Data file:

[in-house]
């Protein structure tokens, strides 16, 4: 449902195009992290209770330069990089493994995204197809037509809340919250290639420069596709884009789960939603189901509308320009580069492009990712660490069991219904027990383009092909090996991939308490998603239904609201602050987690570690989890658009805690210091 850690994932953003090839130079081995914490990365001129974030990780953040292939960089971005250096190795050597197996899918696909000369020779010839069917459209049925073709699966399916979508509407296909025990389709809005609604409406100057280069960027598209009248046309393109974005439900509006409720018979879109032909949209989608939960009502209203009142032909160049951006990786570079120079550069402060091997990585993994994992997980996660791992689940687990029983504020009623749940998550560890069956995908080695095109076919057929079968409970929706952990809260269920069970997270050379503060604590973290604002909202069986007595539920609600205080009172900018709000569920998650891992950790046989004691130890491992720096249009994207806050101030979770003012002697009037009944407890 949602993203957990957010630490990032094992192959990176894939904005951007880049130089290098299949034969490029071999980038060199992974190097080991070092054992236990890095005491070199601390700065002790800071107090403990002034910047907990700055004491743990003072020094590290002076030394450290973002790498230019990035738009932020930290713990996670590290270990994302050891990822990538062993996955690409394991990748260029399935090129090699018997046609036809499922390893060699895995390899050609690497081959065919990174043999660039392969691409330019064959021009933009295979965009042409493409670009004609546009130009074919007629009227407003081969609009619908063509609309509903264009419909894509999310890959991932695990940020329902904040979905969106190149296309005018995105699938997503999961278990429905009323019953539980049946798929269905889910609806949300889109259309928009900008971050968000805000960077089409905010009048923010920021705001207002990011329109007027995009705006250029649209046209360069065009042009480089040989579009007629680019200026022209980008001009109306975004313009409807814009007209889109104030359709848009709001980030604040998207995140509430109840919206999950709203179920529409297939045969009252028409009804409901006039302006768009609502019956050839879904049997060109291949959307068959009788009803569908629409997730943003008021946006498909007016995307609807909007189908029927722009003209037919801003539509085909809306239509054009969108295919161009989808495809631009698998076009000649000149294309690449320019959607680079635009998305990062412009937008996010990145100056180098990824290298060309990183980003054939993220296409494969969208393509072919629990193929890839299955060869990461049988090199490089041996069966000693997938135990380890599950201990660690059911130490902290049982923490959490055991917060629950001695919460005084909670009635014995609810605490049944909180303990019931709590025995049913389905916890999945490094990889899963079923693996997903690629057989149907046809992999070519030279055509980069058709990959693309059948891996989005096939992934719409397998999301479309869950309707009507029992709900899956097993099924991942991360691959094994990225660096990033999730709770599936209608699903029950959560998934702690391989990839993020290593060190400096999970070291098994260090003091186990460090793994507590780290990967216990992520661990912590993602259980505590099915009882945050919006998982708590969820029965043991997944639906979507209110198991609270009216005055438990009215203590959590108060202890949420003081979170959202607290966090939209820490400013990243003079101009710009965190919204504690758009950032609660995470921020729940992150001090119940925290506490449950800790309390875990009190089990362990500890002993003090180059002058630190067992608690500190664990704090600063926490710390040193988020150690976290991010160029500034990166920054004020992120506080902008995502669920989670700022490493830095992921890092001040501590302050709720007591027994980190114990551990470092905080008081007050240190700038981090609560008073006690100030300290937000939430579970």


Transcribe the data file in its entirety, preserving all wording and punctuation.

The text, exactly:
[in-house]
């Protein structure tokens, strides 16, 4: 449902195009992290209770330069990089493994995204197809037509809340919250290639420069596709884009789960939603189901509308320009580069492009990712660490069991219904027990383009092909090996991939308490998603239904609201602050987690570690989890658009805690210091 850690994932953003090839130079081995914490990365001129974030990780953040292939960089971005250096190795050597197996899918696909000369020779010839069917459209049925073709699966399916979508509407296909025990389709809005609604409406100057280069960027598209009248046309393109974005439900509006409720018979879109032909949209989608939960009502209203009142032909160049951006990786570079120079550069402060091997990585993994994992997980996660791992689940687990029983504020009623749940998550560890069956995908080695095109076919057929079968409970929706952990809260269920069970997270050379503060604590973290604002909202069986007595539920609600205080009172900018709000569920998650891992950790046989004691130890491992720096249009994207806050101030979770003012002697009037009944407890 949602993203957990957010630490990032094992192959990176894939904005951007880049130089290098299949034969490029071999980038060199992974190097080991070092054992236990890095005491070199601390700065002790800071107090403990002034910047907990700055004491743990003072020094590290002076030394450290973002790498230019990035738009932020930290713990996670590290270990994302050891990822990538062993996955690409394991990748260029399935090129090699018997046609036809499922390893060699895995390899050609690497081959065919990174043999660039392969691409330019064959021009933009295979965009042409493409670009004609546009130009074919007629009227407003081969609009619908063509609309509903264009419909894509999310890959991932695990940020329902904040979905969106190149296309005018995105699938997503999961278990429905009323019953539980049946798929269905889910609806949300889109259309928009900008971050968000805000960077089409905010009048923010920021705001207002990011329109007027995009705006250029649209046209360069065009042009480089040989579009007629680019200026022209980008001009109306975004313009409807814009007209889109104030359709848009709001980030604040998207995140509430109840919206999950709203179920529409297939045969009252028409009804409901006039302006768009609502019956050839879904049997060109291949959307068959009788009803569908629409997730943003008021946006498909007016995307609807909007189908029927722009003209037919801003539509085909809306239509054009969108295919161009989808495809631009698998076009000649000149294309690449320019959607680079635009998305990062412009937008996010990145100056180098990824290298060309990183980003054939993220296409494969969208393509072919629990193929890839299955060869990461049988090199490089041996069966000693997938135990380890599950201990660690059911130490902290049982923490959490055991917060629950001695919460005084909670009635014995609810605490049944909180303990019931709590025995049913389905916890999945490094990889899963079923693996997903690629057989149907046809992999070519030279055509980069058709990959693309059948891996989005096939992934719409397998999301479309869950309707009507029992709900899956097993099924991942991360691959094994990225660096990033999730709770599936209608699903029950959560998934702690391989990839993020290593060190400096999970070291098994260090003091186990460090793994507590780290990967216990992520661990912590993602259980505590099915009882945050919006998982708590969820029965043991997944639906979507209110198991609270009216005055438990009215203590959590108060202890949420003081979170959202607290966090939209820490400013990243003079101009710009965190919204504690758009950032609660995470921020729940992150001090119940925290506490449950800790309390875990009190089990362990500890002993003090180059002058630190067992608690500190664990704090600063926490710390040193988020150690976290991010160029500034990166920054004020992120506080902008995502669920989670700022490493830095992921890092001040501590302050709720007591027994980190114990551990470092905080008081007050240190700038981090609560008073006690100030300290937000939430579970």